By Ian MacAllen on Monday, November 17th, 2014 at 9:05 am
Thomas Page McBee, a long time columnist at The Rumpus, read from his memoir Man Alive: A True Story of Violence, Forgiveness and Becoming a Man. He was joined at WORD Bookstore in Brooklyn by poet and Buzzfeed editor Saeed Jones, author of the collection Prelude to Bruise.
Jones read from his collection first. The poems share a singular trajectory about the coming of age of a southern, queer, black boy, though each poem stands alone. And though there are similarities to Jones’s own life and coming of age story, his speaker is inspired by, but is distinctly not him. “If we don’t engage our past, we ourselves become oppressive,” he said.
McBee read both from his memoir and from the Rumpus, Column #30: Tenderness.
Both authors have a strong internet presence.They even joke that they live on the internet. McBee sees the internet as a great place to explore narrative frameworks that might have more difficulty in traditional marketplaces. The internet liberates writers of the demands of the economics of publishing giving space to stories that might not seem commercially viable. “There’s diversity of narratives that really need to be exposed to the world,” McBee says.
Jones says he started building his Twitter presence in graduate school after taking advice from Tayari Jones, a professor of creative writing at Rutgers-Newark. But he doesn’t see Twitter as essential unless its something a writer actually enjoys. “I don’t think it can help you sell your book,” Jones says. He adds that writers who join the Twitter-sphere or other social media environments simply because their agents told them to feels artificial.
“You have to be genuine,” Jones says, adding that he loves Twitter.
The internet has certainly helped provide access to under-represented writing though, and that’s the power in it for McBee and Jones. “Poetry is always under-represented,” Jones adds.
The internet also offers greater opportunity for alternative voices. “I’m so tired of reading things by cis-gendered white men,” Jones says. He wants writing to surprise him. He doesn’t see value in a middle-age white man writing for the Washington Post offering an opinion on rape culture, for instance.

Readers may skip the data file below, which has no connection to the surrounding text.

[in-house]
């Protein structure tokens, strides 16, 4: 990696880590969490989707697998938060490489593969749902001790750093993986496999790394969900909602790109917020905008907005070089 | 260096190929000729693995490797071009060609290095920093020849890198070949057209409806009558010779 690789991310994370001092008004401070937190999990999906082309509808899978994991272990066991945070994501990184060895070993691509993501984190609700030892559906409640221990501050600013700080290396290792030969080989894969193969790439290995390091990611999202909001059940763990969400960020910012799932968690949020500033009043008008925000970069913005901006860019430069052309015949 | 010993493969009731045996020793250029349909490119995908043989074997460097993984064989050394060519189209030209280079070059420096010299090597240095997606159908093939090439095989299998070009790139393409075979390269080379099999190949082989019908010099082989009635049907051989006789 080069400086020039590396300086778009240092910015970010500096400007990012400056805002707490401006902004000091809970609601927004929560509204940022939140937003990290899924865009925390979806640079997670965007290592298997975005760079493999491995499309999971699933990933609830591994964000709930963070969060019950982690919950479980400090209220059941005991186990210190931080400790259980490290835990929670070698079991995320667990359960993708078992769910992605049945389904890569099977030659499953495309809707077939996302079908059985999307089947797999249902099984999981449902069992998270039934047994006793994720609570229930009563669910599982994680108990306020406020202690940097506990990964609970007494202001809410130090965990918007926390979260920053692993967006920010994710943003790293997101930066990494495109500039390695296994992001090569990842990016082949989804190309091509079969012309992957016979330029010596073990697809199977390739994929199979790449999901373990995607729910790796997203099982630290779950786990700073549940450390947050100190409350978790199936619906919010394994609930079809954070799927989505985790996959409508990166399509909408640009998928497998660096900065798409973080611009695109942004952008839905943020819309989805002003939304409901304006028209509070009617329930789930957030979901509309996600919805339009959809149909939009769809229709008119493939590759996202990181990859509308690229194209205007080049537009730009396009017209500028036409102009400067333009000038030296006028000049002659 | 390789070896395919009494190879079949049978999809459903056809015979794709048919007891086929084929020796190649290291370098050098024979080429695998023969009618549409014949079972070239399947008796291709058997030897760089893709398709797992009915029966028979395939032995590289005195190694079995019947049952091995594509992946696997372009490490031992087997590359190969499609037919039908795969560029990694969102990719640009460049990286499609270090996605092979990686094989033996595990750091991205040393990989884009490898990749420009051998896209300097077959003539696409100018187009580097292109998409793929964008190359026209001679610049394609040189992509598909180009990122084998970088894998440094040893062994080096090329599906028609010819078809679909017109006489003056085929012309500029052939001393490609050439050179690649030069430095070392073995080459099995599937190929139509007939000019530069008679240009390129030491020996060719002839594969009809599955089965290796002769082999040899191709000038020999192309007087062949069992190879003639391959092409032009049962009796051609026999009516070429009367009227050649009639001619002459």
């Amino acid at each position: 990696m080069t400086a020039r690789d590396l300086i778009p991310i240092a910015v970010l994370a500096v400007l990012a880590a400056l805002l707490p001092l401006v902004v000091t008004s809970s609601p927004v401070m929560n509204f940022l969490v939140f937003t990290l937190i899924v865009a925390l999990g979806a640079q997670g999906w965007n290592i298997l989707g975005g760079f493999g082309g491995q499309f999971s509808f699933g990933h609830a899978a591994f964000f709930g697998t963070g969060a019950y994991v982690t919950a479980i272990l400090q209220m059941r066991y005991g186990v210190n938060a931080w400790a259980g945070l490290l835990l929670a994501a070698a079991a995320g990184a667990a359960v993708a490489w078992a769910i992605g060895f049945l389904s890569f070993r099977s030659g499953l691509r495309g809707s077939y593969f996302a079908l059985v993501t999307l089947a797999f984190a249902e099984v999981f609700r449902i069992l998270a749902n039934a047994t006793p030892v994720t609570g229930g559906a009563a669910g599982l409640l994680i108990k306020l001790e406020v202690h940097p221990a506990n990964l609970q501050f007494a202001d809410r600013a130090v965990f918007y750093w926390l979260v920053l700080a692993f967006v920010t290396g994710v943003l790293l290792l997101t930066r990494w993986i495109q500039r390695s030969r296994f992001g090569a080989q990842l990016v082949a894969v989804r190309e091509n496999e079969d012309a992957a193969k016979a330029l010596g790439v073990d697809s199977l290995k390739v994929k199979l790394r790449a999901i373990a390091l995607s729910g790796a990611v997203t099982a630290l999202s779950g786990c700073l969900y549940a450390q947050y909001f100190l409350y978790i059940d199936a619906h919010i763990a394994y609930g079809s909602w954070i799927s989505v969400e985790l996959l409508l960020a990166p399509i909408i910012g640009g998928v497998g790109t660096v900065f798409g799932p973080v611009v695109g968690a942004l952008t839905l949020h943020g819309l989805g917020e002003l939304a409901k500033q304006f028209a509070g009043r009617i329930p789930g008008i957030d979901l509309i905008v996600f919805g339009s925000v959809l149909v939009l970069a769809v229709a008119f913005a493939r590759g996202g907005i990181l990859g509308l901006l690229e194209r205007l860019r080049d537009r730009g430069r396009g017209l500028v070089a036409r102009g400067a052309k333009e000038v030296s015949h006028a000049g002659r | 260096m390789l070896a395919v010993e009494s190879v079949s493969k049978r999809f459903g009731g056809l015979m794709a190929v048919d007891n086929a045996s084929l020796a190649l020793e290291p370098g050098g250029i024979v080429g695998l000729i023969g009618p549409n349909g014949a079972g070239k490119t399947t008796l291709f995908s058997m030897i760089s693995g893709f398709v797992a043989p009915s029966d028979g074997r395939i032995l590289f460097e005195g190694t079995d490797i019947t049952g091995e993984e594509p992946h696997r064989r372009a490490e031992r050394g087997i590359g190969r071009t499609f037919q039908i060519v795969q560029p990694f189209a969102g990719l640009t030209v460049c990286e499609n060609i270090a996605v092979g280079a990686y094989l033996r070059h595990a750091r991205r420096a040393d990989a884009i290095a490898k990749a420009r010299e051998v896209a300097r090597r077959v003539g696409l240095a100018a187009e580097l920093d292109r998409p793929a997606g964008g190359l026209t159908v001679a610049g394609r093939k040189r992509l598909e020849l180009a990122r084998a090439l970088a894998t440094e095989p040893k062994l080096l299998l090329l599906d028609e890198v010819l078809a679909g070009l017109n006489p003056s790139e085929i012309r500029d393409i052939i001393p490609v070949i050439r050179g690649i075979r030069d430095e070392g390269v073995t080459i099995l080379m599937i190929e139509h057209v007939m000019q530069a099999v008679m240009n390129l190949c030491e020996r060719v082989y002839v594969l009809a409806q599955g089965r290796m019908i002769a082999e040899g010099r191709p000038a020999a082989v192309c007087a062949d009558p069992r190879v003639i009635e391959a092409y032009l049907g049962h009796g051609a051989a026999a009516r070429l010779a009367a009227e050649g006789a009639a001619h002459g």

Both writers have deeply exposed themselves and their identities in way that leaves them vulnerable. For Jones, that meant drawing on his past, even if he fictionalized it. For McBee, he is writing memoir. Though his internet essays have always been very open, the book felt even more so. “I write for the internet all the time in a way that’s very transparently me,” he says, yet isn’t worried about the reader’s perception on the internet. When writing the book though, he felt as if it was more intimate. “I knew I would hesitate so I didn’t think about it.”
Jones says he’s learned that whether or not he’s writing autobiography, people will seek it out. And the opposite is true too–even when people write non-fiction, readers are looking for the faults that are not true. Jones was looking to create a mythology for black, queer, southern boys. “For me its a fun house I’ve built,” he says describing his collection. “These poems, these landscapes were my secret world.” Now that he has shared them, he finds there is a depression that follows the release of the first book.
“You never get to write a first book again,” he says. He’s since started working on a memoir, a project he describes as different in nature.
McBee is working on a new book as well, this one about being a man in the world. The challenge he sees in confessional writing is that he’s not just a character, but rather actually experiencing the events he is writing about. “My life and my writing aren’t separate.” Ultimately he says his goal is to get people to feel the same things he does through his writing describing it like an echo.
Thomas Page McBee and Saeed Jones
Thursday, November 14, 2014
WORD Bookstore, Brooklyn
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